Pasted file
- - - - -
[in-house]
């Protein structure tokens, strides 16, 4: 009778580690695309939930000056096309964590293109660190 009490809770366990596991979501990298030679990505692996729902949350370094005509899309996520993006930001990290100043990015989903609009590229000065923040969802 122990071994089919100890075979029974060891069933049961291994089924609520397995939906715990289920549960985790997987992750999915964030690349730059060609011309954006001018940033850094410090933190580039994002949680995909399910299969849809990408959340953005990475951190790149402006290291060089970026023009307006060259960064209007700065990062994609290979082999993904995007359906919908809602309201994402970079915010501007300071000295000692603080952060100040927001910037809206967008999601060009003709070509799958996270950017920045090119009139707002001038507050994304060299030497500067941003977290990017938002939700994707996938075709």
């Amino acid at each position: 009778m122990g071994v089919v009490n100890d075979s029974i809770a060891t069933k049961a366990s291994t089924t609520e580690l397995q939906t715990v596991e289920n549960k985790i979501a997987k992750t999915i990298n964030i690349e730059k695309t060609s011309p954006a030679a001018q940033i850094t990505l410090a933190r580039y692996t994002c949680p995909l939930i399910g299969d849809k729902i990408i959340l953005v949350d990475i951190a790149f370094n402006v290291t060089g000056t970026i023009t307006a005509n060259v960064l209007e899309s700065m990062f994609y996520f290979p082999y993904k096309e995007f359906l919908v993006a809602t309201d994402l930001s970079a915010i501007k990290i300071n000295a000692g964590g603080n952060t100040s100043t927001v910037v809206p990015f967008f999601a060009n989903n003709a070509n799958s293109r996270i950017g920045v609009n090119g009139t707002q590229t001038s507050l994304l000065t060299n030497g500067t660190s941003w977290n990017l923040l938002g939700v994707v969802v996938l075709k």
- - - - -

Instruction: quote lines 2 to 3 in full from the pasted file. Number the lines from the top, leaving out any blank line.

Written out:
């Protein structure tokens, strides 16, 4: 009778580690695309939930000056096309964590293109660190 009490809770366990596991979501990298030679990505692996729902949350370094005509899309996520993006930001990290100043990015989903609009590229000065923040969802 122990071994089919100890075979029974060891069933049961291994089924609520397995939906715990289920549960985790997987992750999915964030690349730059060609011309954006001018940033850094410090933190580039994002949680995909399910299969849809990408959340953005990475951190790149402006290291060089970026023009307006060259960064209007700065990062994609290979082999993904995007359906919908809602309201994402970079915010501007300071000295000692603080952060100040927001910037809206967008999601060009003709070509799958996270950017920045090119009139707002001038507050994304060299030497500067941003977290990017938002939700994707996938075709």
């Amino acid at each position: 009778m122990g071994v089919v009490n100890d075979s029974i809770a060891t069933k049961a366990s291994t089924t609520e580690l397995q939906t715990v596991e289920n549960k985790i979501a997987k992750t999915i990298n964030i690349e730059k695309t060609s011309p954006a030679a001018q940033i850094t990505l410090a933190r580039y692996t994002c949680p995909l939930i399910g299969d849809k729902i990408i959340l953005v949350d990475i951190a790149f370094n402006v290291t060089g000056t970026i023009t307006a005509n060259v960064l209007e899309s700065m990062f994609y996520f290979p082999y993904k096309e995007f359906l919908v993006a809602t309201d994402l930001s970079a915010i501007k990290i300071n000295a000692g964590g603080n952060t100040s100043t927001v910037v809206p990015f967008f999601a060009n989903n003709a070509n799958s293109r996270i950017g920045v609009n090119g009139t707002q590229t001038s507050l994304l000065t060299n030497g500067t660190s941003w977290n990017l923040l938002g939700v994707v969802v996938l075709k």